The Mexican auto exports to Brazil, the biggest economy in Latin America, will be limited within the next three years. Mexico has agreed to reduce the exports to Brazil over the next three years in hopes of reversing the influx of models. For the year starting March 19, there will be a cap applied to Mexican car exports at $1.45 billion.
At an event in Mexico City, Mexican Economy Minister Bruno Ferrari said it will be permitted to increase to $1.64 billion by the third year of the agreement. And on the third year, all the limits will be removed. Ferrari said that the agreement reached is “incremental” and “temporary.” He said that this move would benefit the industry. Last February, Brazil aimed to revise a deal on car and truck shipments after a tripling of the nation’s deficit with Mexico in auto exports to $1.55 billion, according to Brazilian government data.
Brazil aims to strengthen a sector affected by a stronger real, which has gone up by 29% against the dollar since the start of 2009. On the other hand, the Mexican peso has risen by 8% against the dollar for the same period. Ferrari said that if no deal was entered, Mexican cars need to have tariffs of as much as 65% to enter Brazil if no agreement was reached. He said that without this deal, there won’t be any exports of Mexican vehicles to Brazil. Auto exporters have a growing appreciation for Brazil’s market with a 5.6% of Mexico’s vehicles sold abroad going to the South American nation in 2011, compared with 1.5% in 2007.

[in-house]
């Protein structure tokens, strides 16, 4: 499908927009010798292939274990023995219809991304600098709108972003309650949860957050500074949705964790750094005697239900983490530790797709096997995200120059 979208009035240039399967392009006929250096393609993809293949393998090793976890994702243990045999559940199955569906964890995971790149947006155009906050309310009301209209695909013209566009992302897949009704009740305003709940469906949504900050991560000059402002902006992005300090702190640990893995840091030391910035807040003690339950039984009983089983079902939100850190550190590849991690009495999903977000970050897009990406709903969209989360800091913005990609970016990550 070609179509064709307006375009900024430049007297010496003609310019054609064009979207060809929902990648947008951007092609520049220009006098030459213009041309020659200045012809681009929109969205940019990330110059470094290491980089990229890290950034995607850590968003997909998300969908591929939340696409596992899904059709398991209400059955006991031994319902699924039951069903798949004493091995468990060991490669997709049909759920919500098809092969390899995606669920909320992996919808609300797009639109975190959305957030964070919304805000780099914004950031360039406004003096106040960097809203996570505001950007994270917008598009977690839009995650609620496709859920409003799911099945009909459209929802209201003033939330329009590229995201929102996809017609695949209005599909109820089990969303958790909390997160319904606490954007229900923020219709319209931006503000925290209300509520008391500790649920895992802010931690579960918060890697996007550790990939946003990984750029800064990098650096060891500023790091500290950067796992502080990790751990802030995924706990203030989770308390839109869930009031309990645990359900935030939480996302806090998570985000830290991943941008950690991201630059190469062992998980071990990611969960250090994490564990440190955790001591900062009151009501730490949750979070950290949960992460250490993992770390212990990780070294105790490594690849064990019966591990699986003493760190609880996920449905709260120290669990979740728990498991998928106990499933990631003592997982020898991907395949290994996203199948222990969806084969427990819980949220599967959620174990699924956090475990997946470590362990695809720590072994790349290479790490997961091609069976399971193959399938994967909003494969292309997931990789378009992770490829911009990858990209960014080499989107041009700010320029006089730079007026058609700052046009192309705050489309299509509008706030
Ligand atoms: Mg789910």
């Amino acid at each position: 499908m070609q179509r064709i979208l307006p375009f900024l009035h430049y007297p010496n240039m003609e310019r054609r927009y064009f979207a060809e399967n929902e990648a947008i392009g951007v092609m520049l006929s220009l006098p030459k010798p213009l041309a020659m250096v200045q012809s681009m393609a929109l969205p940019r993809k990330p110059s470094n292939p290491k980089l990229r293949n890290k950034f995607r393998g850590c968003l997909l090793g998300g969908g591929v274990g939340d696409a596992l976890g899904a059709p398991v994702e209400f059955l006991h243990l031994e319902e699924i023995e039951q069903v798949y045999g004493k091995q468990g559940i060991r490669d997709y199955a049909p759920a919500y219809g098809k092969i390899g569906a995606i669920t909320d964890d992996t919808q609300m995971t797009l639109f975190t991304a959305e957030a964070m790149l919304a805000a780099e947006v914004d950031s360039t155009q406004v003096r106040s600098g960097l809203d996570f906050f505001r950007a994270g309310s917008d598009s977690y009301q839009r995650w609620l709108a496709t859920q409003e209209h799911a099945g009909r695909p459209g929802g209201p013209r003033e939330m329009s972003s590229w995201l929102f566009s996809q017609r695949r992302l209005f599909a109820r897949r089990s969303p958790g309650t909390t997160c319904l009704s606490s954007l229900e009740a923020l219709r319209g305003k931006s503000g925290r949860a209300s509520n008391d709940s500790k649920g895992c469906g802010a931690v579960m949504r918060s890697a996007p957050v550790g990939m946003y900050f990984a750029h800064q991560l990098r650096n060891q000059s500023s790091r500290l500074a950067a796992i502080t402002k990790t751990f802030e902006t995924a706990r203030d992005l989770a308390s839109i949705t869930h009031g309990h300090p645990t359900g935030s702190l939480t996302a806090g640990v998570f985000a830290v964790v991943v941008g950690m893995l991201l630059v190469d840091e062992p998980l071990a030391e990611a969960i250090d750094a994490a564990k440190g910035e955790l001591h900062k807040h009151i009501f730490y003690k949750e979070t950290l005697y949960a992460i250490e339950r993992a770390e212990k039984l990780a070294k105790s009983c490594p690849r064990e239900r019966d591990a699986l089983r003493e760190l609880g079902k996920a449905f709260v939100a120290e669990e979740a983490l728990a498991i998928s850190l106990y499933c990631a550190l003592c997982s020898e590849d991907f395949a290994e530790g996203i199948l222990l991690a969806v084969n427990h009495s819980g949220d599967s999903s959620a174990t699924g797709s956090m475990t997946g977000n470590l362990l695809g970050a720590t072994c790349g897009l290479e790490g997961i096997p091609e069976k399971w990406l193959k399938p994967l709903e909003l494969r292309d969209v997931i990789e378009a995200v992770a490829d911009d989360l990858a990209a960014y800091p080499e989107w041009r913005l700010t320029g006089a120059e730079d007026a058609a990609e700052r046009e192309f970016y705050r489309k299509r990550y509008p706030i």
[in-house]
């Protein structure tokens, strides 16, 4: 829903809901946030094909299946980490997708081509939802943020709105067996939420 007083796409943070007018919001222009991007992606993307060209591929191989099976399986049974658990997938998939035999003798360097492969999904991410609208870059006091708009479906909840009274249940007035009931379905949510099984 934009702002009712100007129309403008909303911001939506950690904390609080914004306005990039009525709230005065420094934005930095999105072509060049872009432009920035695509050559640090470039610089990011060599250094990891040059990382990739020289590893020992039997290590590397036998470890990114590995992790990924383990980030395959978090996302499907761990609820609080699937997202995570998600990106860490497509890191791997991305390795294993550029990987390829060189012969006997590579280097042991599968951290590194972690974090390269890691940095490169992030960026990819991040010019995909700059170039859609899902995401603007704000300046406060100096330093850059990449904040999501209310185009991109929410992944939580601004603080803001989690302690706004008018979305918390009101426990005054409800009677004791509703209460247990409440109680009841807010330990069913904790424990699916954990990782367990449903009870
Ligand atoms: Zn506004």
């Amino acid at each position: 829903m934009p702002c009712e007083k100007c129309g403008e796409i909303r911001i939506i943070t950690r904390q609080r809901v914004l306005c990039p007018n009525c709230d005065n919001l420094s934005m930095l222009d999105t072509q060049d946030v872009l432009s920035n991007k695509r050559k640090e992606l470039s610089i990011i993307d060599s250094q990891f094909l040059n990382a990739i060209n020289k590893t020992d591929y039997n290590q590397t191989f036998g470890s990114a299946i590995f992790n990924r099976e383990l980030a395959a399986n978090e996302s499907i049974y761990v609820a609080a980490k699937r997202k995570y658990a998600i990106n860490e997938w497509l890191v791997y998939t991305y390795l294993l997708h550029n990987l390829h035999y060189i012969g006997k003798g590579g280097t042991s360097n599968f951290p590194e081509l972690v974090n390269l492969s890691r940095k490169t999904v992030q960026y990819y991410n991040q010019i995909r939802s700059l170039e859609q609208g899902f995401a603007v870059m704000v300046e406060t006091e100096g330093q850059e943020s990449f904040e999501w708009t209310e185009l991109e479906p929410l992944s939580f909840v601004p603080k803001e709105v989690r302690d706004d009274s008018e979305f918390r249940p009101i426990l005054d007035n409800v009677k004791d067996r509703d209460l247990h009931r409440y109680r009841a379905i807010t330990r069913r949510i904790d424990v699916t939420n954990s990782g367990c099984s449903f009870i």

These data were taken from information on the Economy Ministry's Web site. For the same period, the percentage of total vehicles going to the U.S. declined to 64.4% from 74.3% over the same period. Eduardo Solis, president of the Mexican Automotive Industry Association (AMIA), was present during the event.
He said that in 2011, Mexican car exports to Brazil nearly doubled in 2011 to 147,000 unit. Meanwhile, this figure was down to 78,000 in 2010. Mexico, the second-largest economy in Latin America, exported about $2 billion of vehicles to Brazil in 2011, according to Deputy Economy Minister Francisco de Rosenzweig. This is 27.5% higher compared to the quota set during the first year of the agreement. Under the deal, cars produced in both countries have to use a certain percentage of “regional” parts. In the first year, the percentage is up to 35% while this has increased to 40% by the fifth year.